BOULDER - After their hiring last winter, head coach Jon Embree and his first Colorado football staff scrambled hard to assemble their initial recruiting class by the first week in February.

On National Signing Day, with his full staff in place less than a month, Embree estimated all of 13 days had been invested in his Class of 2011. Time is more of an ally in putting together his Class of 2012, but what about the Buffaloes' 1-5 start this season?

Embree contends that record hasn't made the sales job any more difficult. He also says the same "key questions" that were posed to prospects last winter are being re-run this time around - and undoubtedly will be asked again of future Buffs recruits.

Of the dozen-plus prospects who have verbally committed for 2012 and among those still being pursued, Embree said CU "has been very well received. A lot of them see opportunity, and a lot of them just want that opportunity. A lot of them kind of understand what's going on on the inside. They've been here on trips already and have seen it from the inside out. So (the 1-5 record) hasn't been an issue."

It sounds overly simplistic, but upon their arrival in Boulder last winter, Embree and his staff immediately set out to identify "the football players" among the returning Buffs. That also was their task in their first recruiting forays for CU, and it's their priority for their next class.

 "There's some key questions you ask kids," Embree said Tuesday during his weekly media briefing. "When I was in the (NFL) and you go to the Combine, there's certain questions you ask kids and you can tell if they loved football, if it's important to them."

Embree said when players reach the point of auditioning for the NFL, they usually have done so on "athletic ability . . . (but) the hardest jump is from high school to college. You come in as an 18-year-old boy and you're competing against 23-year-old men. That's really the biggest jump.

"For you to be able to make that quicker, rather than later, you have to have a certain mental toughness and self-confidence that you can do this - and not be worried about the circumstances surrounding you."

Some freshmen, Embree said, are uncertain about dealing with that scenario: "What you have to find out is how they're going to react when they get to your school and it might take them two years to play. Are they going to keep working or look for the easy way out? Those are all important things you have to have; as you keep building, you have to have football players who love football and understand the game, the little things that go on within it to have success and start winning consistently."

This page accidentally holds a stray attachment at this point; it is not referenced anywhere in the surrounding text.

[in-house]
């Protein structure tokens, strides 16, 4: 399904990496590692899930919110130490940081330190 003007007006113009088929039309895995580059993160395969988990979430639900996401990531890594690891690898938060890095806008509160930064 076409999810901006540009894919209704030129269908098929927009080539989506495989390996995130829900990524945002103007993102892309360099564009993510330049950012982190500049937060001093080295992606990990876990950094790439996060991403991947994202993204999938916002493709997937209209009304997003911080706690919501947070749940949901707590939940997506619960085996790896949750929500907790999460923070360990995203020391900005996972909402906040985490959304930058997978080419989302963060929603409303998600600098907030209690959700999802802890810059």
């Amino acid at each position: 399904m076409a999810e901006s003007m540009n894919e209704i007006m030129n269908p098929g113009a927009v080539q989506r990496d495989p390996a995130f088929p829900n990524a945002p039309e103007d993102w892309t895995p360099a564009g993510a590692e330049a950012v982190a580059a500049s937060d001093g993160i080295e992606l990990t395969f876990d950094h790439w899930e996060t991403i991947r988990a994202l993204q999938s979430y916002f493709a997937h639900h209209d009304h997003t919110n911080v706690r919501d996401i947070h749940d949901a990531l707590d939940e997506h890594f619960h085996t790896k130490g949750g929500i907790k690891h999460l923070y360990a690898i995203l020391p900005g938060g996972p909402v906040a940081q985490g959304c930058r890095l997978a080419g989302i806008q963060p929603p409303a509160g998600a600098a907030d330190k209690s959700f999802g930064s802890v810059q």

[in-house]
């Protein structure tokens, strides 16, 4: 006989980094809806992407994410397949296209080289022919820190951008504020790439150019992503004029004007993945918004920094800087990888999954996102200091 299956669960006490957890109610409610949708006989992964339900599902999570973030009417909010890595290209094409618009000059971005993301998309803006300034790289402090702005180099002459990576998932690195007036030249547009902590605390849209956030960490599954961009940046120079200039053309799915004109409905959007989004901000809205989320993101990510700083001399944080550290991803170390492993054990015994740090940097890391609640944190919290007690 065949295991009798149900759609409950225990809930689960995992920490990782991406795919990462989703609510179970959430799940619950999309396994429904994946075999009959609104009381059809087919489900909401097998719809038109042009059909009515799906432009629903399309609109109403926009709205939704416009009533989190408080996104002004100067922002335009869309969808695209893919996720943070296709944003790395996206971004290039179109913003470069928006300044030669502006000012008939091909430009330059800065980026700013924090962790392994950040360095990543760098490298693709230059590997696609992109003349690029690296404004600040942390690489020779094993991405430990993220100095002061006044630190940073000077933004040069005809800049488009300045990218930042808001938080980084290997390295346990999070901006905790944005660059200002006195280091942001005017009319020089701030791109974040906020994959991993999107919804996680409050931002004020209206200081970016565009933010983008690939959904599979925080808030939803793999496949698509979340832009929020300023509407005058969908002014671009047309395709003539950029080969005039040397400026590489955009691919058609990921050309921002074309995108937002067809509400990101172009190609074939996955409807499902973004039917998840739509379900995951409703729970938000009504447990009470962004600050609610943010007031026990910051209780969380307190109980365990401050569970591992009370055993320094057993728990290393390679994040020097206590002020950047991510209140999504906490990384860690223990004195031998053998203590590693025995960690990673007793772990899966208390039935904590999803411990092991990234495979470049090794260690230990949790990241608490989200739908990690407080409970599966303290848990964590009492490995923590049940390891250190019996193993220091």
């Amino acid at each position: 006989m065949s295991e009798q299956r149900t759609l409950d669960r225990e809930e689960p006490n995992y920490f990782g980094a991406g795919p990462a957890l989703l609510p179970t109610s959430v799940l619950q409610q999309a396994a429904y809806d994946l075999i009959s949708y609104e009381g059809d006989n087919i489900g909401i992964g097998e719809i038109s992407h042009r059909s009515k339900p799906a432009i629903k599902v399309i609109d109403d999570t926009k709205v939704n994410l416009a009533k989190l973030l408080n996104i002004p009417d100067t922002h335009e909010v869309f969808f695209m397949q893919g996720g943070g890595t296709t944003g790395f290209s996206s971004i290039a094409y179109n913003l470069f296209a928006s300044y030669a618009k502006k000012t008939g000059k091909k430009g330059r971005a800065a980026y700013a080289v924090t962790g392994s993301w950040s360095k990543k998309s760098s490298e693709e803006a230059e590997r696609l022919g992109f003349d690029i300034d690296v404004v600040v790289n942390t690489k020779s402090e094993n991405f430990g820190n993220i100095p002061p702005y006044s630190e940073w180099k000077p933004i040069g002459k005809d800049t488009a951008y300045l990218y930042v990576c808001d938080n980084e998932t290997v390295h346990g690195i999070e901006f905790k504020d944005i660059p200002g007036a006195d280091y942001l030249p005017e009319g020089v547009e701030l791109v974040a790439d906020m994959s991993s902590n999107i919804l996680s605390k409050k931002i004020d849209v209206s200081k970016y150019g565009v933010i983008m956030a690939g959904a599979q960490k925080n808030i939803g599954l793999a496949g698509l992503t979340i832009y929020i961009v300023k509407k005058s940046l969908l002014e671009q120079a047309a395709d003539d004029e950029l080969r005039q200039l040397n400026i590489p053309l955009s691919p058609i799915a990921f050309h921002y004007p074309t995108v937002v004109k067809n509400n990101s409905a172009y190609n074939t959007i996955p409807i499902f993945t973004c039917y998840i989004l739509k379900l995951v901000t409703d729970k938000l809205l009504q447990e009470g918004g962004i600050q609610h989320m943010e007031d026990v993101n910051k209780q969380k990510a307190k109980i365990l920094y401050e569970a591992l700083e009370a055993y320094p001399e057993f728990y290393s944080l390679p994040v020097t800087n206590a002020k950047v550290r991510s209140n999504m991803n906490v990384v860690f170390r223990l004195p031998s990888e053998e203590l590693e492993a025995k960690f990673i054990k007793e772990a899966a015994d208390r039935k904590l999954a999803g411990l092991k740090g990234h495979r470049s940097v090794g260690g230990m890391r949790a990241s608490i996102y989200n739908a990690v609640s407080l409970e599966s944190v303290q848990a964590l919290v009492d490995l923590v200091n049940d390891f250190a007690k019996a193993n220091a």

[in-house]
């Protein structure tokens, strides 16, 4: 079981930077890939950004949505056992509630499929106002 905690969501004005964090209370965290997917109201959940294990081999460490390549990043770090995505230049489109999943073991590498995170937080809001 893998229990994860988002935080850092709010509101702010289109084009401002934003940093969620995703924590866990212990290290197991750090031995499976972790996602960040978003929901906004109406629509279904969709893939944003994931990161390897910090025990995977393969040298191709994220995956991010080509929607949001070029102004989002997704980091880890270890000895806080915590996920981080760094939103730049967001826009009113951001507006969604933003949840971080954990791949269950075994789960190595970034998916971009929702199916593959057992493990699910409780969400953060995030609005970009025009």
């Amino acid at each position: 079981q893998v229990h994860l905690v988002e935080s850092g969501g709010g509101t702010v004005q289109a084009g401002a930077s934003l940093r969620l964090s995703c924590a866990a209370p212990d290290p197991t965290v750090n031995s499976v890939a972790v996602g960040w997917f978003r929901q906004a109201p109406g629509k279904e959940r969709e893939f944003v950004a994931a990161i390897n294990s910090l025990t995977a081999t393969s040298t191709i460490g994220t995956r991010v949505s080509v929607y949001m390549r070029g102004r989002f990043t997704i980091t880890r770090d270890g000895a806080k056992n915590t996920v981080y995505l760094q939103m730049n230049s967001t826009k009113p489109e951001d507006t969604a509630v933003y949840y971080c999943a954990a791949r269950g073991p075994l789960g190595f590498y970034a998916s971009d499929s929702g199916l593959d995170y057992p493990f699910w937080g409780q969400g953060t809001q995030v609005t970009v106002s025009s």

Since he and his staff arrived, Embree said, "We've been trying to identify who the football players are. Who are they? We've done that as we've gone through this recruiting process. I think it's a testament to the guys who have played for us as freshmen about their ability to handle this.

"Our schedule . . . it's not like we've put all the freshmen and played dear old Tech University and let their feet get wet. For some of these guys, their first one is at Ohio State or Stanford. They're playing on big stages against legitimate opponents - and they're answering the ball and not blinking."

Through the first half of the 2011 season, CU has played 13 freshmen, including one - linebacker Woodson Greer III - who debuted last weekend at Stanford. The other 12: Greg Henderson (CB), Tyler McCulloch (WR), Will Oliver (PK), Darragh O'Neill (redshirt, P), Paulay Asiata (OL), Alex Lewis (OL), Will Harlos (DB), Juda Parker (DE), Brady Daigh (LB), K.T. Tu'umalo (DB), Austin Vincent (WR), Kyle Washington (DB).

Embree said those first-year players "haven't blinked. They've been ready for the stuff we're asking them to do. They don't make a lot of mistakes. They understand the scheme and they're going out physically and doing it . . . . Our ability to identify football players and what we've been doing is on track. We just have to keep going."

For the Class of 2012, CU is targeting more tight ends and what Embree termed the "usual suspects - cornerbacks and defensive linemen." But, he added with a laugh, all of his assistants are "pleading their cases" for six scholarships at their positions.

ANOTHER WEEK, ANOTHER MODEL PROGRAM: Before the Buffs traveled to Stanford last weekend, Embree acknowledged that he envisioned CU emulating that football program in both its formative process and what it has become.